Archives for category: Copywriting

The Subject Line is: “What a Lemonade Stand Taught Me About Storytelling” – – the email starts like this: “I was on my way to play golf this past weekend when I drove by a young girl selling lemonade on the sidewalk in front of her house….

I know the source, so in two seconds, I’m drawn in.

In 5 more, I see video clips from Seth Godin and Rolf Jensen – business storytelling legends – that support the premise that a little girl’s lemonade stand is relevant to my brand. Great communication about communication.

~ Christopher Smith


I know, I know, I need to use a new resource… but GOOD keeps on giving, and I want to share this great example of the power of storytelling with my thousands of readers (cue the crickets…).

Seems little bitty library in a little bitty town (Shutesbury, MA) is under threat of closure. Just like in your hometown, “Kids come to practice their reading. Adults come to use internet and search for jobs. And just like in other towns, a budget crisis is preventing the community from maintaining the facility they deserve: The 900-square foot building, built in 1902, doesn’t have running water or even any space for patrons to sit down and hang out. Much of the town is restricted to dial-up internet, so townspeople naturally want to use the library’s high speed connection, says Emily Bloch, a volunteer. “Except there’s no place for people to sit inside, so people park in the parking lot and idle with their laptops.”

So small there’s no place to sit down? What’s to love?

A lot, as it turns out. Libraries everywhere are under siege by the dual threats of imploding tax revenues and the internet.

But Shutesbury is not going to allow its library to go down easy:

“An incredibly cute YouTube video by filmmaker Lindsay Van Dyke recruited local people to demonstrate their love of their library. The short gets to the essence of what makes libraries so important: having a haven for ideas, inspiration, and creativity. The video’s gotten 35,000 hits in a little more than a month, inspiring nearly $40,000 in donations from donors across the country as well as Singapore, Australia, Canada, Kenya, and Europe.”

I couldn’t summarize this story any better than GOOD has, so here goes: “It’s an amazing example of what creativity combined with a community’s passion can do to get the world engaged about a local problem.”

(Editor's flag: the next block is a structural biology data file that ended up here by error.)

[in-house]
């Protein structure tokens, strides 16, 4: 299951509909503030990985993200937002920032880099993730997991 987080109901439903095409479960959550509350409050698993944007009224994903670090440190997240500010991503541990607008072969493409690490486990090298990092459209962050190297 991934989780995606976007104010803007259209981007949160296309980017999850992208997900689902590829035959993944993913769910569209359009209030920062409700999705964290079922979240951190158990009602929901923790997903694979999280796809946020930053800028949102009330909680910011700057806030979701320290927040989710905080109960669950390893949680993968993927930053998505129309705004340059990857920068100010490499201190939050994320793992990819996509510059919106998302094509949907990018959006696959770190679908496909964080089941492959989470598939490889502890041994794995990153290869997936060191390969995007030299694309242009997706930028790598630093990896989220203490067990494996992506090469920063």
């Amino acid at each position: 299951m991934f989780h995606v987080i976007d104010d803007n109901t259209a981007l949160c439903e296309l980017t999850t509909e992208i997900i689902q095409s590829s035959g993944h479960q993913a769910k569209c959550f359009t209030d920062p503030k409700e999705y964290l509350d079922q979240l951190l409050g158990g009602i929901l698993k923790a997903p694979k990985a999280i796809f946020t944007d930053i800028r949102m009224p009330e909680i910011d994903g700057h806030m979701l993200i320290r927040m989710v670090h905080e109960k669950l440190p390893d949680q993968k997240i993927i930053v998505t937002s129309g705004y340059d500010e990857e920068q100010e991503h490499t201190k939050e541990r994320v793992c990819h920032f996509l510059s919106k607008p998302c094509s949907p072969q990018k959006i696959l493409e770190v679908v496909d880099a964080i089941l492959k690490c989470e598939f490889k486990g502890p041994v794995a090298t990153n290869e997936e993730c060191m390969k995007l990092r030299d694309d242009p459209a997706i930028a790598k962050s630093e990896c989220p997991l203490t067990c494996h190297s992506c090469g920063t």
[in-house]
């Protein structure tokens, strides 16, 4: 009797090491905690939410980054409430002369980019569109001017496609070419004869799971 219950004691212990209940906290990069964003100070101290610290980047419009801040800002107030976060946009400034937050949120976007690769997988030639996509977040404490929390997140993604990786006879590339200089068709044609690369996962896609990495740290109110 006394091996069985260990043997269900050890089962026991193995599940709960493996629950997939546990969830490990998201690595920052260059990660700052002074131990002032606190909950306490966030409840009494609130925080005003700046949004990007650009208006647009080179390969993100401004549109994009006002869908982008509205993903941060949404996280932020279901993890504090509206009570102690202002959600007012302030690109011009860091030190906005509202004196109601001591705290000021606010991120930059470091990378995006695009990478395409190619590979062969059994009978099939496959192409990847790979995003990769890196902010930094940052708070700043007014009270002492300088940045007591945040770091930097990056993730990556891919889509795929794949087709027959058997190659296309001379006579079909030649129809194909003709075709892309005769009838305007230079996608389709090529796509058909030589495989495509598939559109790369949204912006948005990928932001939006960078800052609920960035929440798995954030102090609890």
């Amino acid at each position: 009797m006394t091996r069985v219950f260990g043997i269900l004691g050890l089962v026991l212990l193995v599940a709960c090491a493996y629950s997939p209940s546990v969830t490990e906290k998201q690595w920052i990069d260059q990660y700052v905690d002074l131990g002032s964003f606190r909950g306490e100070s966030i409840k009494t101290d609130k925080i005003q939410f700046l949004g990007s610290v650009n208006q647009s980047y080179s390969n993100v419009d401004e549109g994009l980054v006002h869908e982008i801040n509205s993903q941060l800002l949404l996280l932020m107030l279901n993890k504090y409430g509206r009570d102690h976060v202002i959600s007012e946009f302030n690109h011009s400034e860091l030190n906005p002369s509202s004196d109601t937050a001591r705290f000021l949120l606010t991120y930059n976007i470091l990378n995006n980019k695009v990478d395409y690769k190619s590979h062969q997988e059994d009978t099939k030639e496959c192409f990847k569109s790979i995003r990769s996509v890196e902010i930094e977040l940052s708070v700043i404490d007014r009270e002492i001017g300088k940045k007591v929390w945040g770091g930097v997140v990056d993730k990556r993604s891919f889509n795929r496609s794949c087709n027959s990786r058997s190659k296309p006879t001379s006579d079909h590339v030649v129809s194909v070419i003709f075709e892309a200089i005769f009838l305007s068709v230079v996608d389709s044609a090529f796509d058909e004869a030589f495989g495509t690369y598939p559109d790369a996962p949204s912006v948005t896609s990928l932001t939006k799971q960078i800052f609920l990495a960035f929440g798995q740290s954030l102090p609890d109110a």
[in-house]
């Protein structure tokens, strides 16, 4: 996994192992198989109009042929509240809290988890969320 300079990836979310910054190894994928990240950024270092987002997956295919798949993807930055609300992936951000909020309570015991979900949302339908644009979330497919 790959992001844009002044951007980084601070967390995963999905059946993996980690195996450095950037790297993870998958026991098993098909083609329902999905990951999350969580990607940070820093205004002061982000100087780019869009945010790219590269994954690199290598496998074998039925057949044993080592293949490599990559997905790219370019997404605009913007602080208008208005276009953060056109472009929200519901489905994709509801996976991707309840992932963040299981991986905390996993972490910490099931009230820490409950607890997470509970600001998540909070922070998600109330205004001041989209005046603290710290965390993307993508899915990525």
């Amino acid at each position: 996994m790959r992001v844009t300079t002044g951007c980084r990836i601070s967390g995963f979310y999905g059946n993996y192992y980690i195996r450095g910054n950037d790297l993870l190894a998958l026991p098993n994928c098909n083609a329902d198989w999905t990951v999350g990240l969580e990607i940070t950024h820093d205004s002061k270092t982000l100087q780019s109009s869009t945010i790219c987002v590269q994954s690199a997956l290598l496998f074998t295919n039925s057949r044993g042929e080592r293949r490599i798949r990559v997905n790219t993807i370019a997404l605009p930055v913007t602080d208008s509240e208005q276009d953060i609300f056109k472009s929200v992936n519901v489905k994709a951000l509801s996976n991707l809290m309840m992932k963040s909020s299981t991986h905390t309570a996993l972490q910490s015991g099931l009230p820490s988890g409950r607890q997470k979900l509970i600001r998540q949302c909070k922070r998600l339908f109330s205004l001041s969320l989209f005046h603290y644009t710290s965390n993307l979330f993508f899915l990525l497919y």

Make a donation fans. Save a library.

~Christopher Smith

“Back in the day” I taught a copywriting course at the University of Oregon. I was teaching there at the same time as the inimitable Jelly Helm, and hope none of my students were not too disappointed when they found out the real genius was just down the hall. In any case, one of my favorite texts was Hey Whipple, Squeeze This by Luke Sullivan. As those with pants below their butts say, Luke is the sh*t.

I might delete that.

Point is, studying Whipple and following Luke, I got the students to understand a little about the CRAFT of writing. Because, as Luke describes himself, he’s a writer by trade.

What’s by trade got to do with it? Well, writing consistently well is not magic, it’s hard work. Luke is a singularly talented writer who, by his own admission, sucked in the beginning.

How did he overcome his suckitude? Like any artist, he listened, he learned, he paid his dues and wrote until the garbage was flushed out.

Read Luke here:

  1. “Study the masters. Immerse yourself in their work over and over again until you have it memorized.
  2. Surround yourself with people who are better than you are.
  3. Don’t waste time defending your early efforts. Just shut up and listen to your teachers.
  4. Stay humble.
  5. Stay hungry.

Sooner or later you’ll produce something that looks like the work you’ve been studying and admiring. Like Ray Bradbury, one day you’ll lean back and realize, wow, all that work, it’s starting to pay off.” (Luke wrote this as a paragraph, you’ll see).


~Christopher Smith